Since we're all about sharing here, I thought I'd pass on the 10 juiciest lessons that I took away from our experiences.
Hopefully they'll be of some benefit to you as either an interviewer or interviewee somewhere down the road.
So here goes...
1. Attitude is everything. If you're smiling, excited and optimistic, you've already won half the battle. If you're cold, distant and uninterested, you've already lost 99% of the battle.
2. Be yourself. If you act like someone else and they like you, they don't actually like YOU. They like the person you're pretending to be. If you end up getting a job there, you won't be able to keep up the facade for very long anyway. Honesty and authenticity are very appealing characteristics. If both parties stay true to themselves, they'll know if they're right for each other. And in the end, that's usually what matters most.
3. Relax. Interviews are not really interviews at all. They're conversations. Treat them like conversations, and the tension will slowly dissolve. Remember: when you walk into that office, you don't have the job to begin with. In theory, you have nothing to lose. You either come out way ahead or back where you started. If you approach the situation with a "win-draw" mentality, most of the pressure will fall by the wayside.
4. Appearance counts. Before you meet people, virtually the only judgment you can make is based on aesthetics. What you're wearing matters. What they're wearing matters. How you sit, stand, shake hands, hold your pen and walk up the stairs counts. Not enormously, but enough. First impressions are huge. Also, how does the building look? Is the lobby clean and organized? Are the cubicles bunched together? Is the ceiling high or low? Does it look like a fun place to work? Does it invite you to come back?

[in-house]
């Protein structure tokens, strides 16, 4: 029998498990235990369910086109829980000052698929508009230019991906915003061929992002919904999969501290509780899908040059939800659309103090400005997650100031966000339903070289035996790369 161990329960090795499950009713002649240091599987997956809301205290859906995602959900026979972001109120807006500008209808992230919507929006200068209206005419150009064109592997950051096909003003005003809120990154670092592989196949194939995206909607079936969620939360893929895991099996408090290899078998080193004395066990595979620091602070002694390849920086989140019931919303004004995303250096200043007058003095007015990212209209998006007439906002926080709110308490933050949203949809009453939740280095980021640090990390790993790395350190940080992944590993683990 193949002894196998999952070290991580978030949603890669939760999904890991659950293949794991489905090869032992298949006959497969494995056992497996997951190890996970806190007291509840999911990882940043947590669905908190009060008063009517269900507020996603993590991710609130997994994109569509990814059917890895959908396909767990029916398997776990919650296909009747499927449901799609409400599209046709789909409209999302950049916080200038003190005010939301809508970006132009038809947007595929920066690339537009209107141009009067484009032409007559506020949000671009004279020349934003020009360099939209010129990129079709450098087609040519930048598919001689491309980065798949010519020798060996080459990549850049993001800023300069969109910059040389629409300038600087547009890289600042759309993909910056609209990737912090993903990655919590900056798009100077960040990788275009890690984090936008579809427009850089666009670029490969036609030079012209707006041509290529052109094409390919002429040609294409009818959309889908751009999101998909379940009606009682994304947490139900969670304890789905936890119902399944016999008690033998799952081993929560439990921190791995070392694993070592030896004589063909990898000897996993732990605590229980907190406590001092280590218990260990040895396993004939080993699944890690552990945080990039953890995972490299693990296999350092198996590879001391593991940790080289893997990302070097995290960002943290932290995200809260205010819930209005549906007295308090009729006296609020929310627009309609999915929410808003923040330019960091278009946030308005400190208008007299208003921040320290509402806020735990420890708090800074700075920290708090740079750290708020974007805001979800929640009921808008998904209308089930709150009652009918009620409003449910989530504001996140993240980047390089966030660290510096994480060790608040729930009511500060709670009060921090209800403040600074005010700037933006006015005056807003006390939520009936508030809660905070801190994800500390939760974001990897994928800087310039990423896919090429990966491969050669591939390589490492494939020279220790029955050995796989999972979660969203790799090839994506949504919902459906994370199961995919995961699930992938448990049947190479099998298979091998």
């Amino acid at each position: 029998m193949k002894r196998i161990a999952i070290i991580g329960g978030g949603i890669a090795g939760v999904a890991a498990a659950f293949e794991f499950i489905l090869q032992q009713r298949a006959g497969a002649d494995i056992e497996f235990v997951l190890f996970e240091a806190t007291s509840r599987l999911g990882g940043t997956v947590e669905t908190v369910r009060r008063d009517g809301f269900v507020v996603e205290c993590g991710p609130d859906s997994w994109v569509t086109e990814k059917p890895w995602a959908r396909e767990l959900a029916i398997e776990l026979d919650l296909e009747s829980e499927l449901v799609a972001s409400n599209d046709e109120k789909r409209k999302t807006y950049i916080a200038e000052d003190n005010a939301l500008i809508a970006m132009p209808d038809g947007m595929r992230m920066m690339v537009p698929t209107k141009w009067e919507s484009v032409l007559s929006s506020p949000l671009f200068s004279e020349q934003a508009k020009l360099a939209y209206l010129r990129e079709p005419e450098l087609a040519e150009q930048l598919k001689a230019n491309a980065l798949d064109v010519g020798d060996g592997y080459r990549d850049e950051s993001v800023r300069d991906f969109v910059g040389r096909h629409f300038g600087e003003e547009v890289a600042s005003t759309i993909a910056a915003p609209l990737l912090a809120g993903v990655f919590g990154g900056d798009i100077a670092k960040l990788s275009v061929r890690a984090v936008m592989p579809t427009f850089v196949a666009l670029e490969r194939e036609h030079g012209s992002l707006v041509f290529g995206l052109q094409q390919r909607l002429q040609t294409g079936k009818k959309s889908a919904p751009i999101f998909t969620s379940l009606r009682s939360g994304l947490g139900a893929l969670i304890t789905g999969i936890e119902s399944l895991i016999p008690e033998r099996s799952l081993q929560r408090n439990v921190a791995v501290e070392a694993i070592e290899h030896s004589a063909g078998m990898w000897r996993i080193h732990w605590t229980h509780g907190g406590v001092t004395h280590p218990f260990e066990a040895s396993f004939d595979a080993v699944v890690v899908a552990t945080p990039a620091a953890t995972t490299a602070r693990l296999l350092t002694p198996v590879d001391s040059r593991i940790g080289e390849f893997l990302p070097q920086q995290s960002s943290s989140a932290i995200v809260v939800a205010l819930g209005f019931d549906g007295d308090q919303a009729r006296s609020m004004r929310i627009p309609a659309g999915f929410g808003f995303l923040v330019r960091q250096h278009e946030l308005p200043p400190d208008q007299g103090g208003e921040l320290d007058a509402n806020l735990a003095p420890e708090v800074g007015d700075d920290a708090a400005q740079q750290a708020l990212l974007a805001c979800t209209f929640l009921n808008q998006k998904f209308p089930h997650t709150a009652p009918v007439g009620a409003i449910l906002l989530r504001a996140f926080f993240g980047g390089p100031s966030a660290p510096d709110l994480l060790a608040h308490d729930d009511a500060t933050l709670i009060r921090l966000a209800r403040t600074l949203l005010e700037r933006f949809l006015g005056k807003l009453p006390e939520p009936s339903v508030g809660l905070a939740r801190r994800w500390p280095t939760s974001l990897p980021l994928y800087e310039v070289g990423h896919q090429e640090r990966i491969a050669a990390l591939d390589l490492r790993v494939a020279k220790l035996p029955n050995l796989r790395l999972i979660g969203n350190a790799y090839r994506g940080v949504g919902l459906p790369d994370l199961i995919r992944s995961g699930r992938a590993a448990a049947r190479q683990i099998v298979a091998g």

5. Fit is crucial. All the smarts, skills and experience in the world mean nothing without the right fit. If your values aren't aligned with those of the company, you're doomed. If you like to have fun and they're always serious, don't even bother. Seriously. The more you fit in, the more you'll want to come back every day and bust your butt. If you're always at odds with your coworkers, you're going to hate your job. Simple as that.
6. Liking means more than talent. The days of standing in line and putting decals on widgets is over. People don't hire you because you're capable. They hire you because they want to work with you. If you don't get along, and get along well, the interview will probably be fruitless. Unless, of course, you applied for the "Assistant Placer of Decals on Widgets" position...
7. Be persistent. It's incredibly easy to get lazy, give up and feel sorry for yourself. People will turn you down, never call you back, and forget your name over and over again. None of that matters. What matters is perseverance. If you can't handle losing a few battles along the way, you're in for a tough road ahead. Getting a job is like winning a war. It takes patience, planning, time, effort, dedication and a little bit of luck. The chips will fall your way sooner or later. If you stay persistent, you'll at least give yourself a chance to catch them.
8. Bring an insane amount of (intelligent) questions. Nothing feels worse that not being prepared. If you don't bring loads of questions, you're not prepared. At some point, the interviewer will ask you what you want to know. For the record, you want to know everything. Be curious. Be interested. Be engrossed. Ask your question, and then get ready to listen. Don't think of what you're going to say next. Just soak up every word like a giant sponge. The more questions you ask, the more you'll get out of the experience. And as a bonus, they'll know you care deeply about their business. When you care about what they care about, you both start to align, and that's when the magic happens.
9. Focus on their needs, not yours. It's tempting to sell ourselves, to talk about how great we are, and to show off our past experiences. But guess what. No one cares. What they really care about is how your "amazingness" will translate into success for their company. Don't focus on your talents, focus on what your talents will do for them.
10. Blogging will give you a HUGE leg up. Blogging forces you to analyze, collaborate and create solutions. It also gives you plenty of ideas for improving customer experiences, businesses and relationships. These skills (among countless others) will give you confidence, poise, energy and know-how when it comes time to explain yourself. Your insights will be sharper, your thinking will be deeper, and your ability to express your opinions clearly and concisely will be much stronger. Blogging will prepare you better than any "How-To" book in the world. Trust me.
These 10 things are just the tip of the iceberg. There is so much more we can learn from each other about this process as a whole, so please feel free to share.
What are your best interviewing tips? What do you wish you would've known? For those of you who've been on both sides of the table, what have you learned from each situation?